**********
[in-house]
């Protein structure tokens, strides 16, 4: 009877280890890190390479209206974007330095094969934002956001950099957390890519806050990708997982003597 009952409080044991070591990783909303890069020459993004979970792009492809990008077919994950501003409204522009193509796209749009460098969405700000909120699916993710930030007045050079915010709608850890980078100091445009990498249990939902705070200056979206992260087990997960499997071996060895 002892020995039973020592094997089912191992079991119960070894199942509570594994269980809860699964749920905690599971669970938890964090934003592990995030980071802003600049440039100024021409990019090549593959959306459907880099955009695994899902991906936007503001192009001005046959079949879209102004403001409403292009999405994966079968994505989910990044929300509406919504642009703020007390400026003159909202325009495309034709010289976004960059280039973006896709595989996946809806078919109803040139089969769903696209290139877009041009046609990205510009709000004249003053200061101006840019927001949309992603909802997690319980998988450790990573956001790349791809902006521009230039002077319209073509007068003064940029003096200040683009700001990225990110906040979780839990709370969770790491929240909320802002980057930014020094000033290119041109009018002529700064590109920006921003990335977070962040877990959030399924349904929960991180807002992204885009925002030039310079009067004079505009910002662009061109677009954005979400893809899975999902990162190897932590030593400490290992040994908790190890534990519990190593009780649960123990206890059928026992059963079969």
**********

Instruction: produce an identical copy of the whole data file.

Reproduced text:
[in-house]
């Protein structure tokens, strides 16, 4: 009877280890890190390479209206974007330095094969934002956001950099957390890519806050990708997982003597 009952409080044991070591990783909303890069020459993004979970792009492809990008077919994950501003409204522009193509796209749009460098969405700000909120699916993710930030007045050079915010709608850890980078100091445009990498249990939902705070200056979206992260087990997960499997071996060895 002892020995039973020592094997089912191992079991119960070894199942509570594994269980809860699964749920905690599971669970938890964090934003592990995030980071802003600049440039100024021409990019090549593959959306459907880099955009695994899902991906936007503001192009001005046959079949879209102004403001409403292009999405994966079968994505989910990044929300509406919504642009703020007390400026003159909202325009495309034709010289976004960059280039973006896709595989996946809806078919109803040139089969769903696209290139877009041009046609990205510009709000004249003053200061101006840019927001949309992603909802997690319980998988450790990573956001790349791809902006521009230039002077319209073509007068003064940029003096200040683009700001990225990110906040979780839990709370969770790491929240909320802002980057930014020094000033290119041109009018002529700064590109920006921003990335977070962040877990959030399924349904929960991180807002992204885009925002030039310079009067004079505009910002662009061109677009954005979400893809899975999902990162190897932590030593400490290992040994908790190890534990519990190593009780649960123990206890059928026992059963079969």